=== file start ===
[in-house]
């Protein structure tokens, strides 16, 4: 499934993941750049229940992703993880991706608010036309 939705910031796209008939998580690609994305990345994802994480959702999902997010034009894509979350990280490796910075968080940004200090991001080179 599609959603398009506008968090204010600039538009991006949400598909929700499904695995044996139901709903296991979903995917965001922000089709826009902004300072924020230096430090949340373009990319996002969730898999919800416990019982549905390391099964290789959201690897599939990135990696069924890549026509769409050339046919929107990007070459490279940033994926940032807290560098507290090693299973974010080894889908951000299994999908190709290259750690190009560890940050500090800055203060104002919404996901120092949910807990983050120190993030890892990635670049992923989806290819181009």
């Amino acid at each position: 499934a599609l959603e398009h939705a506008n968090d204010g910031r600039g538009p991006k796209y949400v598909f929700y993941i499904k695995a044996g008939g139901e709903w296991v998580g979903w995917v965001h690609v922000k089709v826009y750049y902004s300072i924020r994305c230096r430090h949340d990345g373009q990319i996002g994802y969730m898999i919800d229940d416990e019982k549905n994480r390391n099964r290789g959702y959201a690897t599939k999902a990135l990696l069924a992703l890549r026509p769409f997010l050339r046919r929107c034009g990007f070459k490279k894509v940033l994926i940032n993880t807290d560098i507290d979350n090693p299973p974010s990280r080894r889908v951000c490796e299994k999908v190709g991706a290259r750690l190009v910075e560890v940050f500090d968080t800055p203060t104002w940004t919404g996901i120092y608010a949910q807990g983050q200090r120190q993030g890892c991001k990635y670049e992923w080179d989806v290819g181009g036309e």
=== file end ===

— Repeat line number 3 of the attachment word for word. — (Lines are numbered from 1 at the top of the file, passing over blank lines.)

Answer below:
């Amino acid at each position: 499934a599609l959603e398009h939705a506008n968090d204010g910031r600039g538009p991006k796209y949400v598909f929700y993941i499904k695995a044996g008939g139901e709903w296991v998580g979903w995917v965001h690609v922000k089709v826009y750049y902004s300072i924020r994305c230096r430090h949340d990345g373009q990319i996002g994802y969730m898999i919800d229940d416990e019982k549905n994480r390391n099964r290789g959702y959201a690897t599939k999902a990135l990696l069924a992703l890549r026509p769409f997010l050339r046919r929107c034009g990007f070459k490279k894509v940033l994926i940032n993880t807290d560098i507290d979350n090693p299973p974010s990280r080894r889908v951000c490796e299994k999908v190709g991706a290259r750690l190009v910075e560890v940050f500090d968080t800055p203060t104002w940004t919404g996901i120092y608010a949910q807990g983050q200090r120190q993030g890892c991001k990635y670049e992923w080179d989806v290819g181009g036309e």